shorter stacks and some flop related HUD pointers. Since the author
promotes a TAG style, the chapter on playing draw hands is rather
short and basic (3 pages).

Multiple street plays:
The last 4 chapters are about how to construct the best line.

Firstly barreling (15pages) is discussed, followed by a chapter on
valuebetting (25 pages). Since valuebetting is the most important
concept to beat poker games, I was glad to see a rather voluminous
chapter on this. Concepts like fat Vbet, best hand checks and blocking
bet are well explained and backed with some math and EV calculations
but I've seen better texts on Thin Vbet then this one.

The Turn-River adjustment chapter talks about some 'popular' concepts
like hero-folds (calls), leveling, balancing, sticky bets and timing
tells.
The last chapter is by far the most advanced chapter of the book. It
invites the reader to 'think outside the box' and to compose creative
lines to exploit players tendencies (20pages). I wasn't familiar with
most of the concepts (massive ISO, EP steal, back-raise)so I'll have
to read this chapter over again some times to absorb all the content
but the author makes a good job in explaining them clearly.

CONCLUSION

I liked the book a lot. I don't think that the book is suited for absolute beginning players but every 10nl-100nl player will get enough value out of the book to justify the price.

4

By glilley

December 23, 2010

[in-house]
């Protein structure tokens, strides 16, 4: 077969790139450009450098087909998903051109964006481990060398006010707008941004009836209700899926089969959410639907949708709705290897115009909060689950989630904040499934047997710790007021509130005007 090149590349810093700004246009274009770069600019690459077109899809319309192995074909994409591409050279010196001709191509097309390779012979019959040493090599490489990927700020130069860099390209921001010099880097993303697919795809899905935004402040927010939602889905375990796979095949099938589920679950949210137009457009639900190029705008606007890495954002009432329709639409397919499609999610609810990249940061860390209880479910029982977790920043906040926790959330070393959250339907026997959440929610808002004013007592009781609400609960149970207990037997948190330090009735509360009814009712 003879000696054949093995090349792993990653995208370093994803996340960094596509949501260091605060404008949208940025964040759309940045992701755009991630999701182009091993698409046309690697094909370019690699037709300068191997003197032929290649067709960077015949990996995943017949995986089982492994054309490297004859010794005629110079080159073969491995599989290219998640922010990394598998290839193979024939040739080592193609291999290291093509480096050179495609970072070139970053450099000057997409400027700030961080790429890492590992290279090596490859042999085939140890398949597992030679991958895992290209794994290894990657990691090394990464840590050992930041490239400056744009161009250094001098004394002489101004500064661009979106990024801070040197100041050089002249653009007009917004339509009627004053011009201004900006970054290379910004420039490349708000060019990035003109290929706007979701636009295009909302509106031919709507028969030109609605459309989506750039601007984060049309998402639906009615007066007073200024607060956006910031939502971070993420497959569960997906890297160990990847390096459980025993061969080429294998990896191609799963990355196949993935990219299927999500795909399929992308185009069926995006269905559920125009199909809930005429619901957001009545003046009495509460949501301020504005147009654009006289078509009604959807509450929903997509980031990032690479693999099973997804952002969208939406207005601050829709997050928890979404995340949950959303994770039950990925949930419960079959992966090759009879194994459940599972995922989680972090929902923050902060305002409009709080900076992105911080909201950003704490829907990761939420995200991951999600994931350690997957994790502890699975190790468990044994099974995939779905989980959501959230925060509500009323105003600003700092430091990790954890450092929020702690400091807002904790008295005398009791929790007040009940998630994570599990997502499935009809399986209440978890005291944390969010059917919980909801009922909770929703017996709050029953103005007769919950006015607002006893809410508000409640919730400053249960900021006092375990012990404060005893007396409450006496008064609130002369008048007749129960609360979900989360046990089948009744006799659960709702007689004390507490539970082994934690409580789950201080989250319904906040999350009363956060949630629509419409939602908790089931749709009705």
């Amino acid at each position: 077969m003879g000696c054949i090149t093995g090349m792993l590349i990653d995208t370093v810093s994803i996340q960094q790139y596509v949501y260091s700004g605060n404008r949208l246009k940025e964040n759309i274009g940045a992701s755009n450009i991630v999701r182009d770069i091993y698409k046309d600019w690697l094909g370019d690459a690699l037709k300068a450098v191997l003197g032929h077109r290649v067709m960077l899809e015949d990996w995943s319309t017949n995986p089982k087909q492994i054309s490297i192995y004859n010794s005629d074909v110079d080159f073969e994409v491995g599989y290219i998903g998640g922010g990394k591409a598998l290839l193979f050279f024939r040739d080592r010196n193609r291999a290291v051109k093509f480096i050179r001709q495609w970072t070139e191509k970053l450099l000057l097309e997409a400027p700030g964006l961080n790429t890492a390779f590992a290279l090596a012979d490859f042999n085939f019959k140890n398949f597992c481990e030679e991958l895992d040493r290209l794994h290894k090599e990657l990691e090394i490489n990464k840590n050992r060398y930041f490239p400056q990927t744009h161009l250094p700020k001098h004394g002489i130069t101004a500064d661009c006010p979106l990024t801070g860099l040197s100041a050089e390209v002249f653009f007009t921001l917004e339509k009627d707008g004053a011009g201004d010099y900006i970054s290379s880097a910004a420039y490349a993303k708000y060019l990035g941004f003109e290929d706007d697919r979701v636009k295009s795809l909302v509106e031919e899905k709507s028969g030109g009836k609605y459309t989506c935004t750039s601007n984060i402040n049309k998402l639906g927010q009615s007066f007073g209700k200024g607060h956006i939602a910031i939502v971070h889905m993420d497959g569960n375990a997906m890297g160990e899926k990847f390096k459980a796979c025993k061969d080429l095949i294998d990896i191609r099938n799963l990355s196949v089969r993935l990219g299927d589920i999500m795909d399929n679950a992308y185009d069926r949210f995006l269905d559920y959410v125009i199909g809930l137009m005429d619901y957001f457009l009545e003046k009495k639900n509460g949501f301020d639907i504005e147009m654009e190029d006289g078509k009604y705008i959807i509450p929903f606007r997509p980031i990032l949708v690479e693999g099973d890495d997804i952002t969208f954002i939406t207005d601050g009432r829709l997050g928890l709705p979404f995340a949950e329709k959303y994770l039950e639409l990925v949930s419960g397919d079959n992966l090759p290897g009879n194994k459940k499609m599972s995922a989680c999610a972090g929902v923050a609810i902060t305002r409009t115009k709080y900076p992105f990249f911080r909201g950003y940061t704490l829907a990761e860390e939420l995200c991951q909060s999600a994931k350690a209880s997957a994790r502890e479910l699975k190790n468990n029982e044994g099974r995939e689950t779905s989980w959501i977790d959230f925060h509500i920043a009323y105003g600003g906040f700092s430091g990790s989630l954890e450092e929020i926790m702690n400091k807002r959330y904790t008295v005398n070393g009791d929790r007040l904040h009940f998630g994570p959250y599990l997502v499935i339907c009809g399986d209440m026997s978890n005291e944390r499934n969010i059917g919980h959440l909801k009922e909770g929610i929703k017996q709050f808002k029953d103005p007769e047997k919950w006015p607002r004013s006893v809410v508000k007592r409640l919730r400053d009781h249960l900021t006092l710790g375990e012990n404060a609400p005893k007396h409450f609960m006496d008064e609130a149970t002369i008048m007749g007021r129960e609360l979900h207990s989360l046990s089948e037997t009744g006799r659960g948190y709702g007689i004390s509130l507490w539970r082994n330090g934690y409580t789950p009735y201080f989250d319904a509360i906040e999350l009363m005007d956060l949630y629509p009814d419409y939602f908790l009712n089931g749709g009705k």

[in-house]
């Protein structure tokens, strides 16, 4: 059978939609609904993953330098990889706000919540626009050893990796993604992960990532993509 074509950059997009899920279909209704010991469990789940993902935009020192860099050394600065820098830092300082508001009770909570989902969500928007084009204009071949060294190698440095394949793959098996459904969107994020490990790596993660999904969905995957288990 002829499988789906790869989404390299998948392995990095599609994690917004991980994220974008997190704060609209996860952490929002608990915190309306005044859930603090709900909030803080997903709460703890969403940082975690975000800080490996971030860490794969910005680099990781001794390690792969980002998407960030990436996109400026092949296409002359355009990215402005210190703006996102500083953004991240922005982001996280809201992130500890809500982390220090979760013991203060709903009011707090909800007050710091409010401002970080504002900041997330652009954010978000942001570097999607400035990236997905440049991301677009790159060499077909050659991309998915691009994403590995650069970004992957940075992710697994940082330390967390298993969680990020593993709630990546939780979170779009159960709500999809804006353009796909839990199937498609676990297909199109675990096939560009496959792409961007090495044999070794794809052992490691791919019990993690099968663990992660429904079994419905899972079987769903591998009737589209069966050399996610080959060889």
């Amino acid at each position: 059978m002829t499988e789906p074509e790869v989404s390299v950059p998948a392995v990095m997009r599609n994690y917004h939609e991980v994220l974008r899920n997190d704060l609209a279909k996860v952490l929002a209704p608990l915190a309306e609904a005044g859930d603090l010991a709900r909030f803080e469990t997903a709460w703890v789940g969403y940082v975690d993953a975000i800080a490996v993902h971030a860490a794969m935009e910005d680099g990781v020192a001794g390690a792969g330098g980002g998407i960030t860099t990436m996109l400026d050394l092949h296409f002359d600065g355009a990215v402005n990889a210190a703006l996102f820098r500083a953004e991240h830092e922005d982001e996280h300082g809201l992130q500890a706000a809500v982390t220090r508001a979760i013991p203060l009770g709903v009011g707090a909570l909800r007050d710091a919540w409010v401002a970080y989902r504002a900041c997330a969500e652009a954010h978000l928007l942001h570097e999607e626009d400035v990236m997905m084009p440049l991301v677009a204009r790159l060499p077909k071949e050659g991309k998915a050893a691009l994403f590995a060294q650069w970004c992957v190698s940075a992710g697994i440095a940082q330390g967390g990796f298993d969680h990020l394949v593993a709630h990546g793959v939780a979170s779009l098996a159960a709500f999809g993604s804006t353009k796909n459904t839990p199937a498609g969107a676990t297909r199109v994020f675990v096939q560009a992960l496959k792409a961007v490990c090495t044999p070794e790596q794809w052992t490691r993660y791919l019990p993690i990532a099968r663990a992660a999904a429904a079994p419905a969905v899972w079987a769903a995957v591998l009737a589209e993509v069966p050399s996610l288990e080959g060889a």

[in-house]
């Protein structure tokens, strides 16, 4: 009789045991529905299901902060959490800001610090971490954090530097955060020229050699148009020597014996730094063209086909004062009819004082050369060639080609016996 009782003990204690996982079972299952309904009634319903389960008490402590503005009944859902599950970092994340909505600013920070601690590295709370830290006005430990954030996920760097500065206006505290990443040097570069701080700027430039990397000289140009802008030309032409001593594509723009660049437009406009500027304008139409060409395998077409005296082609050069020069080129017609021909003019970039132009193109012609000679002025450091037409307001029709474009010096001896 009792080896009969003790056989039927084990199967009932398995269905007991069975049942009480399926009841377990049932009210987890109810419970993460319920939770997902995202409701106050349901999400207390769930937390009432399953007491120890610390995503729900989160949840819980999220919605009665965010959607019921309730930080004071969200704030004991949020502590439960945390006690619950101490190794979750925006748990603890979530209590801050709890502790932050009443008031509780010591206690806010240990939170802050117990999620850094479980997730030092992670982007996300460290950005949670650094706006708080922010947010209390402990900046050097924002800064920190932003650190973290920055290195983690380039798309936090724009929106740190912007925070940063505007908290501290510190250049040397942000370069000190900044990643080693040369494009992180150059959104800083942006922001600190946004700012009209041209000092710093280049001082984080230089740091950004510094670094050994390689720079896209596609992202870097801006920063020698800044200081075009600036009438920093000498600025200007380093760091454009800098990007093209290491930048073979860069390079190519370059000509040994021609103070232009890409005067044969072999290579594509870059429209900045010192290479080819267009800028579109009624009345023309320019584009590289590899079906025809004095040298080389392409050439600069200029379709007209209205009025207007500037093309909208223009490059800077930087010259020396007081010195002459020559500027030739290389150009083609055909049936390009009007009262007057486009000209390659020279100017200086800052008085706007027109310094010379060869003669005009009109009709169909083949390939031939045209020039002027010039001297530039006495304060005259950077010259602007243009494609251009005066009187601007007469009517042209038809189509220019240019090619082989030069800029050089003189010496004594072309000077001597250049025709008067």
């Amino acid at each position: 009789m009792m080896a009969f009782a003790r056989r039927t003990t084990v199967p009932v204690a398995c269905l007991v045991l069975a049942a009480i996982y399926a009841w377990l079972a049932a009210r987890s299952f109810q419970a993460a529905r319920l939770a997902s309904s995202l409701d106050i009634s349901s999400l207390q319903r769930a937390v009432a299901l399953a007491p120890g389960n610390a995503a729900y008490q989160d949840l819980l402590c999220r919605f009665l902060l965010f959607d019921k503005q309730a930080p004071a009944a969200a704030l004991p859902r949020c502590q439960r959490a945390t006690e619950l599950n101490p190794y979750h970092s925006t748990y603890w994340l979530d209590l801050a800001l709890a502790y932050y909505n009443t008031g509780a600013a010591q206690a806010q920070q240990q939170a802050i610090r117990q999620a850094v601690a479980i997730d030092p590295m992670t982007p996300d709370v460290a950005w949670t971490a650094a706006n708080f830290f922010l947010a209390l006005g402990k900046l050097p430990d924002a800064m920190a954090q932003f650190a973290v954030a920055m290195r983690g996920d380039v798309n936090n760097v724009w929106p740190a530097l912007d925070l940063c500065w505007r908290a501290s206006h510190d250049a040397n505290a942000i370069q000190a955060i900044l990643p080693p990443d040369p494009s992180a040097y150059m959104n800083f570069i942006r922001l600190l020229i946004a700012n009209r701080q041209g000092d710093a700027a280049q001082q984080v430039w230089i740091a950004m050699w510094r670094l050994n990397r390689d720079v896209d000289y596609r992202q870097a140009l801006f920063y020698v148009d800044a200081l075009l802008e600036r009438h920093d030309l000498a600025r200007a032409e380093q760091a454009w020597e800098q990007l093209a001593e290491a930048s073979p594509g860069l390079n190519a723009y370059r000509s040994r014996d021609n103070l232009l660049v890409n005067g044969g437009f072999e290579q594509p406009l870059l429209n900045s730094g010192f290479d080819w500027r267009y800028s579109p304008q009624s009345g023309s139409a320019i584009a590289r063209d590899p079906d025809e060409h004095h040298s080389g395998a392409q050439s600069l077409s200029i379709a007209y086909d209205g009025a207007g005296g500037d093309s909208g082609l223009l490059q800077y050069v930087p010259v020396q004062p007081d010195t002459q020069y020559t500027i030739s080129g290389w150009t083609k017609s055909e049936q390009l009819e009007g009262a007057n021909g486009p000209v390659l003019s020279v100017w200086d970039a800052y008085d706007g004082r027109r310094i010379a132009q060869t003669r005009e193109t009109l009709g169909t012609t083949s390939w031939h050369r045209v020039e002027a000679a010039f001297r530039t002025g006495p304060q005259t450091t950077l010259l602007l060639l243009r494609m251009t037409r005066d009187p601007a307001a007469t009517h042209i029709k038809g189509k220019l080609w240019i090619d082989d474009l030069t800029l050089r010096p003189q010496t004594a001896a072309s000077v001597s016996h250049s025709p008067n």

At roughly 350 pages, DFRP is considerably longer than other Daily Variance (DV) titles. If there is a consistent theme running through all of the DV titles, it is that your strategy should be based on an estimation of your opponent’s range. This isn’t a new concept and it has been covered in a number of other books, but IMO the DV books develop this idea more thoroughly and are therefore the best available at improving hand-reading skills. DFRP is consistent in using the range-estimation approach for determining the play with the best EV. The author discusses balance and its importance, but most of his emphasis is on developing more exploitative lines and counter strategies.

Here are a few things I especially liked about DFRP:
1)It develops an approach for analyzing poker lines that is different from other books and considering different approaches to the game is valuable in and of itself. There are lots of excellent Flopzilla examples that not only provide useful benchmarks, but also demonstrate how players can effectively use Flopzilla to analyze problems on their own.
2)Excellent chapter on isolation raises.